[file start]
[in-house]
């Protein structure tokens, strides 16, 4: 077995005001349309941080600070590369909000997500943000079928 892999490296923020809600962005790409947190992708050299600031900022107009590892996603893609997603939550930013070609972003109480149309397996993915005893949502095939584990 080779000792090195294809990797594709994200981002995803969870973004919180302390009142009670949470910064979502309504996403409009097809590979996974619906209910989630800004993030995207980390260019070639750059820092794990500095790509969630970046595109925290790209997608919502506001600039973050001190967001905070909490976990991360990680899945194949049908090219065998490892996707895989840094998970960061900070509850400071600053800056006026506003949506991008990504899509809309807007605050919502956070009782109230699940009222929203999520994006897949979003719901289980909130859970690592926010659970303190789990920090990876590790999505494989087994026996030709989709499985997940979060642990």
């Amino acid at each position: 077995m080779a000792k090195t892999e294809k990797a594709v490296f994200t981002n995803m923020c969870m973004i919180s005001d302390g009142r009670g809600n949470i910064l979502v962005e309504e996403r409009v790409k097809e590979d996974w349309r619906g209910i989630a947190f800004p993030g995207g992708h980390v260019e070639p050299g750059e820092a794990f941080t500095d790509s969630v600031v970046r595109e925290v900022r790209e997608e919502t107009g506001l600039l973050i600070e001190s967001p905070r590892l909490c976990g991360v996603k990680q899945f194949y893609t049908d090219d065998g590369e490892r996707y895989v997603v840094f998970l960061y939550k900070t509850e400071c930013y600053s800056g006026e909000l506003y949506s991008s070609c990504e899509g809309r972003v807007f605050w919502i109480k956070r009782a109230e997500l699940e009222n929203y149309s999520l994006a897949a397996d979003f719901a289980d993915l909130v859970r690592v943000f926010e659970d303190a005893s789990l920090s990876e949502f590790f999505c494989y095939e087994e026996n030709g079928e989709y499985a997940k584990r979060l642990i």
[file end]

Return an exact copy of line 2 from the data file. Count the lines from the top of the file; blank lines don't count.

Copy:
């Protein structure tokens, strides 16, 4: 077995005001349309941080600070590369909000997500943000079928 892999490296923020809600962005790409947190992708050299600031900022107009590892996603893609997603939550930013070609972003109480149309397996993915005893949502095939584990 080779000792090195294809990797594709994200981002995803969870973004919180302390009142009670949470910064979502309504996403409009097809590979996974619906209910989630800004993030995207980390260019070639750059820092794990500095790509969630970046595109925290790209997608919502506001600039973050001190967001905070909490976990991360990680899945194949049908090219065998490892996707895989840094998970960061900070509850400071600053800056006026506003949506991008990504899509809309807007605050919502956070009782109230699940009222929203999520994006897949979003719901289980909130859970690592926010659970303190789990920090990876590790999505494989087994026996030709989709499985997940979060642990």